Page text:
Should You Accept an Early Inheritance? What to Consider
In his book Die With Zero, one of the topics Bill Perkins explores is the idea of giving early inheritance. As he notes, giving your children funds when they’re in their 20s or 30s may make more sense than making them wait until their in their 50s or 60s. After all, during those youthful years, they may want the money to buy a house, allow compound interest to work its magic, or just enjoy experiences they might not be able to have otherwise.
Of all the interesting perspectives that Perkins points out in the book, this concept was the one that really stuck with me — to the point where I’ve talked it up to several people since. However, while I’m largely a fan of this idea, I understand that it’s not right for everyone. Furthermore, even if someone is willing to offer an early inheritance to their loved ones, that doesn’t mean that those on the receiving end should always feel compelled to accept.
So, if offered, should you take an early inheritance? Let’s look at a few questions I think you should consider first.
4 Questions to Consider Before Accepting an Early Inheritance
Can you trust yourself?
This is a huge one. How many times have we read about people who win the lottery and ruin their lives as a result? Sure there are plenty of reasons for this phenomenon — but an inability to properly manage their newfound fortune is often at the core. And while your inheritance might not be as lucrative as a lottery jackpot, some similar concerns may apply.
In my opinion, the point of taking an early inheritance should be to enrich your life and better set you up for future success. So, if you’re a known splurger and fear that you’ll just blow through the money, it’s better to simply decline the offer rather than run amuck. Instead, perhaps you can try working on budgetary restraint first and then seeing if you might be able to accept the money once you’ve gained greater control of your spending ways.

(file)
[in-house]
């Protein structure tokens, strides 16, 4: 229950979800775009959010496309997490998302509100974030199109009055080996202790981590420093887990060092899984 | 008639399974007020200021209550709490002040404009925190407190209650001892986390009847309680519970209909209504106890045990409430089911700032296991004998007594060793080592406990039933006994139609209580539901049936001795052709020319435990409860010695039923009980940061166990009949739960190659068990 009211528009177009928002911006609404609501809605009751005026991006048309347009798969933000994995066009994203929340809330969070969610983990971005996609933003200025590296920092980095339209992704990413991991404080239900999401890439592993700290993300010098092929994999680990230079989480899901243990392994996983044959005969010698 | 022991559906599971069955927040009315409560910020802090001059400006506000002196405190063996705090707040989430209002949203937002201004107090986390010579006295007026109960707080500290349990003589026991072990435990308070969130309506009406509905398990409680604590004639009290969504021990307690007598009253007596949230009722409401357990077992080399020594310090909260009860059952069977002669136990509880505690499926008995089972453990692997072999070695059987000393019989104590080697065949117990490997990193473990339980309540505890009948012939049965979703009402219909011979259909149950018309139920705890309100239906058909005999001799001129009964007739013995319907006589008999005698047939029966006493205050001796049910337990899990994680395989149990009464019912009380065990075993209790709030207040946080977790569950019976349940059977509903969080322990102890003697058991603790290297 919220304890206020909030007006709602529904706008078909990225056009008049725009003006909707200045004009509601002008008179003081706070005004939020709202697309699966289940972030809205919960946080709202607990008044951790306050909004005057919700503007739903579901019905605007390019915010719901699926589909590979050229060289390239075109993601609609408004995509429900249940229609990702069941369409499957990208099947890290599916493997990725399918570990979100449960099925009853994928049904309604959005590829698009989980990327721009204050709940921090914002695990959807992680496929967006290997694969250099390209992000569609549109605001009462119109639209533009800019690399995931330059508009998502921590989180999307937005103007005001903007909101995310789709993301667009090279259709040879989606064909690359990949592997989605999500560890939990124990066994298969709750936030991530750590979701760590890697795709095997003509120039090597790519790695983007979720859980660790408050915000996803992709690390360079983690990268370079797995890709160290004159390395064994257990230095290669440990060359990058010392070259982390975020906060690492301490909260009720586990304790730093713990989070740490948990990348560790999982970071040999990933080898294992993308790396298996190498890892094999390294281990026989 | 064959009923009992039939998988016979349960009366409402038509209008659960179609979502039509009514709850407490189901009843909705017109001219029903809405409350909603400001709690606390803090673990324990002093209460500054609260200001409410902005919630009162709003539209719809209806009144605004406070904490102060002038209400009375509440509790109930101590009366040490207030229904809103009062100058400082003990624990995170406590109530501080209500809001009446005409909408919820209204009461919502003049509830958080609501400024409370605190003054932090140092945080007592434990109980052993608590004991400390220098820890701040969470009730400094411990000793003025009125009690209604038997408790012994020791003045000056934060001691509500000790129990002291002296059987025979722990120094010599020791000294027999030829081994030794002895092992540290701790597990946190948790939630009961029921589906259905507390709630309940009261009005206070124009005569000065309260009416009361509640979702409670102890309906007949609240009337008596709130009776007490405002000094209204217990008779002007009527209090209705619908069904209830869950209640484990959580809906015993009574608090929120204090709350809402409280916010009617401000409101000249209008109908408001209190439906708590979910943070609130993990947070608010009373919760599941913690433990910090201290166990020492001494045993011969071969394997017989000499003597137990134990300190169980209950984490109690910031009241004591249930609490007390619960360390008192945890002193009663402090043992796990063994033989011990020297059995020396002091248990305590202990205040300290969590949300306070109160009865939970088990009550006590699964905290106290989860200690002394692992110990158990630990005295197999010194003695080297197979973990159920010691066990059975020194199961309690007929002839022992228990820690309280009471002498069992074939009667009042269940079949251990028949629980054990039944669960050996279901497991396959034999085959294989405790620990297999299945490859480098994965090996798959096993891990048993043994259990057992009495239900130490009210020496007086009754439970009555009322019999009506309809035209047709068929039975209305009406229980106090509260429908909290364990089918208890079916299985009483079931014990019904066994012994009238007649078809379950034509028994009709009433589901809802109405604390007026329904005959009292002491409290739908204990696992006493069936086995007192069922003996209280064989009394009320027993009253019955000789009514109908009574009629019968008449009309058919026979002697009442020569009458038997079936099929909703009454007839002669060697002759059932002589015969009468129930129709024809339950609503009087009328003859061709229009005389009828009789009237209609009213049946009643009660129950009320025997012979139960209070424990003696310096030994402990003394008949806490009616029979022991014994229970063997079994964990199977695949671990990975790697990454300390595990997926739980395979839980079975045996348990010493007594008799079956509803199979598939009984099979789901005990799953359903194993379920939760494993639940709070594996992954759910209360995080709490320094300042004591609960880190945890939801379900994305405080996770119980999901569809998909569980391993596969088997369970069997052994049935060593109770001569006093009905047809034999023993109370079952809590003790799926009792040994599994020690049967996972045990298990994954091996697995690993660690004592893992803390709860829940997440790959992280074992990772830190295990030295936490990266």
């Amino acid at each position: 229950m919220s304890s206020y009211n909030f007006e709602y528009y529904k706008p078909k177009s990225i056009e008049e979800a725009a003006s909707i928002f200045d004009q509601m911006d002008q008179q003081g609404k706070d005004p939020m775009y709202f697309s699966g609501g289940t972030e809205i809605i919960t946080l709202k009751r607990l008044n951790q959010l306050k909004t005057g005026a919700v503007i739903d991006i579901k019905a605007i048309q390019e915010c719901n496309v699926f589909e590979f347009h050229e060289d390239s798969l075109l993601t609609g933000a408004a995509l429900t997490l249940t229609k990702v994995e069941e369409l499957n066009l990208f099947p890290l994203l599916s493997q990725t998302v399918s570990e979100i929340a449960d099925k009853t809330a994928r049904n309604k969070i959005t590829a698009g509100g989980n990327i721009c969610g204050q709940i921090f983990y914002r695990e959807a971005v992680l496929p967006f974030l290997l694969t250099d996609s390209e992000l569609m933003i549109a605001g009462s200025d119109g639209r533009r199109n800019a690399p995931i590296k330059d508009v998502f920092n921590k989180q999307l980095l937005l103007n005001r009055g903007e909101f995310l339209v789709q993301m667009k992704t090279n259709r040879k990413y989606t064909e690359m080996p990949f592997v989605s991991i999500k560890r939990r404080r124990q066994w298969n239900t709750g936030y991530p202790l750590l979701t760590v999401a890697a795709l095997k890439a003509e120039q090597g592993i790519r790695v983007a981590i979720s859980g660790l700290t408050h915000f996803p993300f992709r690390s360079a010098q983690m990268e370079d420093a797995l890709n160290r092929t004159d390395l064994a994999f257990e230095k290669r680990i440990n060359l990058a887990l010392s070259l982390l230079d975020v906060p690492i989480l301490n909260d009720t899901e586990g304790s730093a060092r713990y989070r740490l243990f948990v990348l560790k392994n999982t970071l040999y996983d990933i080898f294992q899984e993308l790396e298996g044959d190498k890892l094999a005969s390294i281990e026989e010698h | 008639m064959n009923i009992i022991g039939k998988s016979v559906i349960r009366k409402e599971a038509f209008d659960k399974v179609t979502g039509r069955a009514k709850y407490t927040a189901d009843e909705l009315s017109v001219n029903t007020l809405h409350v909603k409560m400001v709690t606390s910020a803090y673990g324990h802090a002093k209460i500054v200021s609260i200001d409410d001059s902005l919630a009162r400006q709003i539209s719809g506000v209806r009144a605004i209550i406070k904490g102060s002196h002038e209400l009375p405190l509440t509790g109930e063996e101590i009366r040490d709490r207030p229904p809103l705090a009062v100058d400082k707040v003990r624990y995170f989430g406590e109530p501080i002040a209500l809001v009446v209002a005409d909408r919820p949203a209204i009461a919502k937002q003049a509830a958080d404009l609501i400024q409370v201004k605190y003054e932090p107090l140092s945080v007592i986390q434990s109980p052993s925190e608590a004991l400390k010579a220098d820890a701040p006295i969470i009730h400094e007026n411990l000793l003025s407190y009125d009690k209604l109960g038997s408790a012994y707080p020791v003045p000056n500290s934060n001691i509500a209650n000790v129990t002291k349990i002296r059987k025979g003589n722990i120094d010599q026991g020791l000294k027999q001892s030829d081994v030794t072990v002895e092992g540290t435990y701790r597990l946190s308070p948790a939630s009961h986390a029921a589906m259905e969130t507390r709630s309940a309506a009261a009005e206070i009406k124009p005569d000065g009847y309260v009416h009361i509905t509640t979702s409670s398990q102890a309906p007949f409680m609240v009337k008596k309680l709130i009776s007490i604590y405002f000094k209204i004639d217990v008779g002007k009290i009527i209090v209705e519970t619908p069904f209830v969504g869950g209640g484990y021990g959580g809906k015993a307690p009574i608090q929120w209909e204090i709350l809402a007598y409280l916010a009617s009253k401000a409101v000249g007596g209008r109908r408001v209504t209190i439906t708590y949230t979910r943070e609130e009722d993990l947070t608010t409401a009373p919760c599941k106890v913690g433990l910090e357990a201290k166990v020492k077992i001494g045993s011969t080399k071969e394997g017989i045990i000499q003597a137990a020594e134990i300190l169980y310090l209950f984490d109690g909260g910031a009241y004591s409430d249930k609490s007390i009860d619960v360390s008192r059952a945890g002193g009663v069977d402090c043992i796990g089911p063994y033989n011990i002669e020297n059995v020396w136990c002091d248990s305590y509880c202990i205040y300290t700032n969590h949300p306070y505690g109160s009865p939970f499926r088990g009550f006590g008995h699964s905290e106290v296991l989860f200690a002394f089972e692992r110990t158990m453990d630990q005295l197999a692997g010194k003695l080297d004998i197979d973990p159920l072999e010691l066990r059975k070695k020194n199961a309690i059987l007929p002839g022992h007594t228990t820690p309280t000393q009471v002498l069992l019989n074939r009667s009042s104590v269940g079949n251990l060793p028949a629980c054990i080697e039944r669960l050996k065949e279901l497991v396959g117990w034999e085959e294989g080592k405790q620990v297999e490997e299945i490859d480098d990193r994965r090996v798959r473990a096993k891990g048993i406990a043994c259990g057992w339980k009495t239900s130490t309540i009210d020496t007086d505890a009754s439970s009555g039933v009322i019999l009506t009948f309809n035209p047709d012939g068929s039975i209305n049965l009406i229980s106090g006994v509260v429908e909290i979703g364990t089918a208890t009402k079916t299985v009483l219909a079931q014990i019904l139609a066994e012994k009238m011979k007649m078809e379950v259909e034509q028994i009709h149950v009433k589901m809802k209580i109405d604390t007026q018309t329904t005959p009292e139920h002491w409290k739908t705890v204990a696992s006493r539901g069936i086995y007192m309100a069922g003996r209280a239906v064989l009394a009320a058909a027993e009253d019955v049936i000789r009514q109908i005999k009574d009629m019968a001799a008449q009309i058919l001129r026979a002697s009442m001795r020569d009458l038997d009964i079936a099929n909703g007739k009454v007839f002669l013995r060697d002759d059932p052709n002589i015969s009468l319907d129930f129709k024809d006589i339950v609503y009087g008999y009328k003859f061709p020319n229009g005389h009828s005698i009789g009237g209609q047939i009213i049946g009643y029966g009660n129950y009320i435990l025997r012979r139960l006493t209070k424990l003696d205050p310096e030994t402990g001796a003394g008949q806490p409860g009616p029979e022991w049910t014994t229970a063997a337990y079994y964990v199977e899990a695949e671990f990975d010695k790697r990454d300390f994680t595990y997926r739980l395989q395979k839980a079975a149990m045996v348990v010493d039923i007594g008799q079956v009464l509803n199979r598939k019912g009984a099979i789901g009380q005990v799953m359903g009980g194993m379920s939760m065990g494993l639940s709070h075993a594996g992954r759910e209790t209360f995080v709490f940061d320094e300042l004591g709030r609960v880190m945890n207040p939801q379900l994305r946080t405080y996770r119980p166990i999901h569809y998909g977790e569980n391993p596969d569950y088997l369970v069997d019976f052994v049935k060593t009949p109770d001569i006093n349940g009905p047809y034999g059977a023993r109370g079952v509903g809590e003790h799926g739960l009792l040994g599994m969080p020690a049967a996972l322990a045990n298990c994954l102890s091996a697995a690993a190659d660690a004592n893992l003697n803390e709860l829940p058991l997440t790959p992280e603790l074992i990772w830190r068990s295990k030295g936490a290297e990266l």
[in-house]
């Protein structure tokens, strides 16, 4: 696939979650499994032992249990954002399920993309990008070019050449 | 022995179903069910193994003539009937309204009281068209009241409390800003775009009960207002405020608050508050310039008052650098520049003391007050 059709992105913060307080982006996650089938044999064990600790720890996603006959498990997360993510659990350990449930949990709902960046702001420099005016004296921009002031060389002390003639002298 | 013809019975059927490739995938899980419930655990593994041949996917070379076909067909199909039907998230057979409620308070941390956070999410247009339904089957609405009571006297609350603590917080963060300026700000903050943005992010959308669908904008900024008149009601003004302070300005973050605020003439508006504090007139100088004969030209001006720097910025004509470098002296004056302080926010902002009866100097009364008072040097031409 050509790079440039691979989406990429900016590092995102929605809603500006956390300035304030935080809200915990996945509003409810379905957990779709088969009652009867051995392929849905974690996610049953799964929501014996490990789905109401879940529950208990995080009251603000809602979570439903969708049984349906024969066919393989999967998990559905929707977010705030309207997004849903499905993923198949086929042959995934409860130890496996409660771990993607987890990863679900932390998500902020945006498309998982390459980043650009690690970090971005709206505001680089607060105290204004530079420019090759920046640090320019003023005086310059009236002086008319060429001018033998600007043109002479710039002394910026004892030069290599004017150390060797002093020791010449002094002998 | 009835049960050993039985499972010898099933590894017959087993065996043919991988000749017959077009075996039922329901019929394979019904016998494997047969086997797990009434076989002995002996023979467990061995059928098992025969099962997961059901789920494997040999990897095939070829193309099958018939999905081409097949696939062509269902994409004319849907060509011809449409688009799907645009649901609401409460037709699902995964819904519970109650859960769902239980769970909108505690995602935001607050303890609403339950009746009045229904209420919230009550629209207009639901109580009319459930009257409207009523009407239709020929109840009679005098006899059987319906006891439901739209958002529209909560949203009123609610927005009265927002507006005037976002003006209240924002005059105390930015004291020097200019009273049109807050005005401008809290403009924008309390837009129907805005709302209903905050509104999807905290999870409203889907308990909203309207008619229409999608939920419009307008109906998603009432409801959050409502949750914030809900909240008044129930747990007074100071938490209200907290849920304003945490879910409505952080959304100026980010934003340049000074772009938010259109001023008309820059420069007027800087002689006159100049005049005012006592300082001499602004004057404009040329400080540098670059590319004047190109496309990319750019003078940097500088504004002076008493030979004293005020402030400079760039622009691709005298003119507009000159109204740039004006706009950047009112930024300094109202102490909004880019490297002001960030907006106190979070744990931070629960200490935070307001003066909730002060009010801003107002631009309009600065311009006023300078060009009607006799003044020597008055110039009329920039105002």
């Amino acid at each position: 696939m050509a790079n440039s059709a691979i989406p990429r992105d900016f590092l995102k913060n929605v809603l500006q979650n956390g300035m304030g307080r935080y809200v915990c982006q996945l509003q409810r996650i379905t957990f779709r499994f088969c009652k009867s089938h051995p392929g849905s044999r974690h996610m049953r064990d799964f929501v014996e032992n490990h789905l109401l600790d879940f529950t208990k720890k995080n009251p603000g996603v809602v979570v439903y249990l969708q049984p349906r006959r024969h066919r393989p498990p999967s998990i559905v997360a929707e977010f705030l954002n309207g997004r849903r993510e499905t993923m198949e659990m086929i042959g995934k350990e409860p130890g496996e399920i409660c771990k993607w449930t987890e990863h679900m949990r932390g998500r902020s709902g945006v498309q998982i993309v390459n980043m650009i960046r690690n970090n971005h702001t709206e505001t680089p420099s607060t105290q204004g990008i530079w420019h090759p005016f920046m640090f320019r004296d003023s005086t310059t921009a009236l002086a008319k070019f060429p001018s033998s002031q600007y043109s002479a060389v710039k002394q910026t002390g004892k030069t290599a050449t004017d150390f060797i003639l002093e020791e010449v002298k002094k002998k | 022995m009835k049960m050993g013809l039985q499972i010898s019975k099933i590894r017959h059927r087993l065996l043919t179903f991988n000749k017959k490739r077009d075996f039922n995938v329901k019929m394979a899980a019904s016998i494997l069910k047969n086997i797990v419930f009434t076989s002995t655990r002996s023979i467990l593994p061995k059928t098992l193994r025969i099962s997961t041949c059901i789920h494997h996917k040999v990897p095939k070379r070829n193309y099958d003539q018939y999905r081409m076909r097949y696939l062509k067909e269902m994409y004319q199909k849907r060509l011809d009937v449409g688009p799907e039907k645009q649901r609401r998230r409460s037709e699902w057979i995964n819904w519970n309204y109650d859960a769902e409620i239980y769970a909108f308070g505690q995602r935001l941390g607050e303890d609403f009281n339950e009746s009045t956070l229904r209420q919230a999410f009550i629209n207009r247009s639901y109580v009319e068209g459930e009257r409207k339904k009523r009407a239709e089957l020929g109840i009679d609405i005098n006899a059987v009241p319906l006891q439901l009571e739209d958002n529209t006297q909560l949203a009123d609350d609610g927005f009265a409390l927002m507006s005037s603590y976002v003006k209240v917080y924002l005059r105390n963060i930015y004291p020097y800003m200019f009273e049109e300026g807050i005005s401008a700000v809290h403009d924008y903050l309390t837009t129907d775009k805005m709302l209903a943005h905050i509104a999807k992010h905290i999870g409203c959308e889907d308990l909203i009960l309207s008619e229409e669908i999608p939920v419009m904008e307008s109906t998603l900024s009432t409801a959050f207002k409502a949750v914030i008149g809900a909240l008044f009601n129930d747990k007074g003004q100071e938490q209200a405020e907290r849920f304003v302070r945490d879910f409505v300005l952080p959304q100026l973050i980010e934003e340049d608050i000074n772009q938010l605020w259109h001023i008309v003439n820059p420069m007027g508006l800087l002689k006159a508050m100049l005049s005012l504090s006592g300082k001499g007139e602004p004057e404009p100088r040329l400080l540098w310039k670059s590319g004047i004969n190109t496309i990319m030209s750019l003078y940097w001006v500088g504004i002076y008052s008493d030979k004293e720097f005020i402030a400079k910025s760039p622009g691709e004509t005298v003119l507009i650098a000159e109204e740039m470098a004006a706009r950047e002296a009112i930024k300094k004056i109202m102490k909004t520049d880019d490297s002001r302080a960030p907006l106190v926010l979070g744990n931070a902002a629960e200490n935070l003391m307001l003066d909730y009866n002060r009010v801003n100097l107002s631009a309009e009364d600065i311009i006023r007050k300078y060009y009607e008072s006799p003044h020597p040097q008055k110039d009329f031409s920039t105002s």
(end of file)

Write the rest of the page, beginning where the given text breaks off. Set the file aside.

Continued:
How would you use it?
Do you have a plan for what you would do with a sudden windfall? Seeing as that’s essentially what an early inheritance would be, it’s an undoubtedly good idea to figure out how you would allocate the money before it comes into your possession.
For some, the answer may be obvious as they might be looking to buy a home, send a child to college, or jumpstart their retirement investment. But, for others, their financial goals may be less defined. The good news is that, even for them, there may still be reasons why an early inheritance may make sense. For example, with interest rates at multi-year highs (as of August 2023, at least), just putting your money in a high-yield savings account could mean you’re suddenly earning hundreds of dollars in interest just for parking your inherited funds.
While you probably don’t need to have a plan for every dollar you plan on receiving, having a general idea of what you want to do with your proposed early inheritance will help make sure it’s put to its best use — or non-use.
Are there strings attached?
A big difference between an early inheritance and a traditional one (for lack of a better, non-morbid phrase) is that, with the former, the person giving you the money is still alive. In turn, they may have a thing or two to say about how you utilize it. While this may not necessarily be a bad thing, it could lead to strife within the family.
Because of this, before accepting any inheritance, it’s probably a good idea to find out if there are any strings attached. If there are, are they ones you can live with? Again, being honest with yourself about these constraints is key, as failure to live up to your end of the bargain could cause trouble among your loved ones. In other words, always know what you’re getting yourself into.
Can your loved one truly afford it?
Finally, while I think that the concept of early inheritance could be truly great for all involved, there are instances where the person offering the payout may not actually be in a place to give it. While a lump sum of money may seem large at a given moment, when you consider that this nest egg may need to last your loved one years or even decades, depending on how much money they have, it may be better to play it safe.
Of course, no one ever said that you need to either do an early inheritance or a traditional one — they’re not mutually exclusive. If there’s a concern about making funds last, a hybrid approach is always an option. Perhaps a few thousand could still make a major impact in a young person’s life now, while the rest can wait for later when things are more, shall we say, final. Honestly, this approach may make the most sense for many people.
As odd as the idea of an early (or “hybrid”) inheritance may sound to some, when you think about it, there could be plenty of benefits. But, admittedly, there could also be some pitfalls to such a plan. Therefore, when considering whether an early inheritance is right for your family, you’ll want to discuss each of these items. In fact, above all, communication on the matter is what’s most important as it will lead to a decision that’s best for everyone.